FP SCOTUS Recap: Top 10 Ways You Can Protect Attorney-Client Communications After Supreme Court Punts Case
The Supreme Court was seemingly set to decide whether and when a party can assert attorney-client privilege protection over communications containing both legal and non-legal advice, but SCOTUS recently decided to bypass the debate completely and dismissed the case from its docket. On January 23, the Court dismissed the writ of certiorari it had granted in In re Grand Jury as “improvidently granted,” and as a result will not issue an opinion in the case. That means the status quo remains, with different courts in different jurisdictions applying different tests in deciding whether a “dual purpose” communication is covered by the attorney-client privilege. What does this mean for attorney-client communications? How should counsel, particularly in-house counsel, navigate this difficult area to maximize privilege protections? This Insight provides the top 10 ways you can proceed in this area.
Attorney-Client Privilege in a Nutshell
Understanding the requirements and scope of the attorney-client privilege is essential to protecting attorney-client communications and avoiding privilege waivers. For a full recap about the debate we thought SCOTUS was going to settle, you can read our review of the case and our (now irrelevant) predictions here. But let’s provide a quick overview here.
The attorney-client privilege protects from disclosure communications conducted in confidence for the purpose of obtaining or providing legal advice (regardless of whether the purpose has to be “primary,” or “significant” or something in between, a privileged communication must be for seeking or providing legal advice).
Four basic types of communications potentially deserve privilege protection:
- a client’s request for legal advice;
- a client’s disclosure of facts so they can get legal advice;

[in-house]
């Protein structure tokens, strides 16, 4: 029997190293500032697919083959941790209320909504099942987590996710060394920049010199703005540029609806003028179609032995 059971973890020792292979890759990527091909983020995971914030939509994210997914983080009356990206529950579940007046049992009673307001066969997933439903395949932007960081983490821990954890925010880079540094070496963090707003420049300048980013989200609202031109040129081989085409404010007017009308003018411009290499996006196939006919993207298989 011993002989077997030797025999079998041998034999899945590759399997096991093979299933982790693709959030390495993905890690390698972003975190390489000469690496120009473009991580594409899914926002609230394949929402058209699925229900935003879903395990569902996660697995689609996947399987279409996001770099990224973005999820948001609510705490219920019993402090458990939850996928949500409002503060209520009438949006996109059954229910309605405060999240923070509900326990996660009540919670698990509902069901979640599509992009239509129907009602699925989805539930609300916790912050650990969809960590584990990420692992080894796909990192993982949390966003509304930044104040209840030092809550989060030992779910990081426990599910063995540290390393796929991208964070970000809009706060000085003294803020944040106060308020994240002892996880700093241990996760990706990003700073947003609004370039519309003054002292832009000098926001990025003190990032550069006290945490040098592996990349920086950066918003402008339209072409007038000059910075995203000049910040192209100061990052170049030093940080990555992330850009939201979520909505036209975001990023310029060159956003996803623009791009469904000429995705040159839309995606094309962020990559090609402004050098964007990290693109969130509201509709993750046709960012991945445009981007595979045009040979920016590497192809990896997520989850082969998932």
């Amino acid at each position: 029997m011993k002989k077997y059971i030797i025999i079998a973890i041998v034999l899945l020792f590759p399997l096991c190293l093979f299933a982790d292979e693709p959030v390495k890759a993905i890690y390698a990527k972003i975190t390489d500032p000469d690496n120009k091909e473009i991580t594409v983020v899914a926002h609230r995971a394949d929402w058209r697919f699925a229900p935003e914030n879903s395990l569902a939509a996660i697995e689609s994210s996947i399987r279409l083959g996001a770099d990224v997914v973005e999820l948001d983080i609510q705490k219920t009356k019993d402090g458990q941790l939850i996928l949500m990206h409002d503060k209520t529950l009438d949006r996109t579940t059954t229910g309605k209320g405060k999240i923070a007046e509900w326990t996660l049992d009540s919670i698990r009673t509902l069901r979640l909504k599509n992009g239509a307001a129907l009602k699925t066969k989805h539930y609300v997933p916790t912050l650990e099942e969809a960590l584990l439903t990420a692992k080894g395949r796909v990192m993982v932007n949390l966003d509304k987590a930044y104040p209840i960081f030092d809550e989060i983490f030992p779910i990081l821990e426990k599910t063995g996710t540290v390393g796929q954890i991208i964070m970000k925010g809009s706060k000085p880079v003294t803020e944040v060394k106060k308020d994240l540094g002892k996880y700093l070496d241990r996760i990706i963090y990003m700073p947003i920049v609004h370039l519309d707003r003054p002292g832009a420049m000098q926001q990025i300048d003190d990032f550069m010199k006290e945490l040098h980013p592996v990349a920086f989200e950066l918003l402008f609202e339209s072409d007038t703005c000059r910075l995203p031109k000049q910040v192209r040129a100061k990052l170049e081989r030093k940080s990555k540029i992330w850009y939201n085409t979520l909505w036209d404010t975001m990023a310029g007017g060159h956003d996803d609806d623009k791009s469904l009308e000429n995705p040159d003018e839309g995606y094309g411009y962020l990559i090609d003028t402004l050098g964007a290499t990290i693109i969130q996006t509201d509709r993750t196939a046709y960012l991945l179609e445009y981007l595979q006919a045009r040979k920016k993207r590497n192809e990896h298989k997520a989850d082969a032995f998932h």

- a lawyer’s request for facts so they can provide legal advice; and
- the provision of legal advice.
When thinking about whether a communication may be privileged, and how best to establish and preserve that privilege, you should think about which of these buckets may apply.
The privilege only applies to “confidential” communications. While it is somewhat counter-intuitive, the privilege generally does not apply to communications involving agents, consultants, or other third parties working with or on behalf of the company (even on sensitive and confidential matters and even if there is an NDA in place). Indeed, the most common way to lose the privilege is to include a third party in a meeting, call, or email where legal advice is being requested or provided – or to share privileged discussions or documents with a third party after the fact. A third party’s involvement may not break the privilege in very limited circumstances where the third party assisted in the provision of legal advice. Exact standards vary by jurisdiction so extreme caution is warranted when including any third party in an attorney-client communication.
The privilege can also be lost if the communication includes or is shared with employees without a legitimate “need to know” the information. Doing so might cause a court to find that the communication was not sufficiently related to legal advice and/or that the company waived the privilege. In short, anyone who takes part in privileged communications or receives documents that include legal advice must exercise great care to protect the confidentiality of these communications.
Providing Legal Advice
Lastly, and getting to the core of the In Re Grand Jury case, the privilege only applies to the provision of legal advice, not the provision of business or other non-legal advice. There is a common misperception that a communication is privileged as long as a lawyer is copied on the email or present in the meeting. That is not correct. Indeed, as we saw in In Re Grand Jury, many communications from counsel are not privileged, particularly with in-house counsel whose responsibilities often include advising on non-legal business matters.
Another point of confusion is whether labeling a document as “privileged and confidential” alone makes it such. It does not. The privilege forms from the substance of the communication, specifically whether it fits into one of the four basic communication categories identified above.
Admittedly though, in some circumstances, labeling a communication as privileged and confidential may assist in protecting it if privilege protection is later challenged. It may also help avoid inadvertent waivers by a recipient forwarding the communication to a person outside the scope of confidentiality. Including the proper labeling of privileged and confidential communications with clients, we have come up with 10 of our suggested best practices to maximize the protection of attorney-client privileged communications.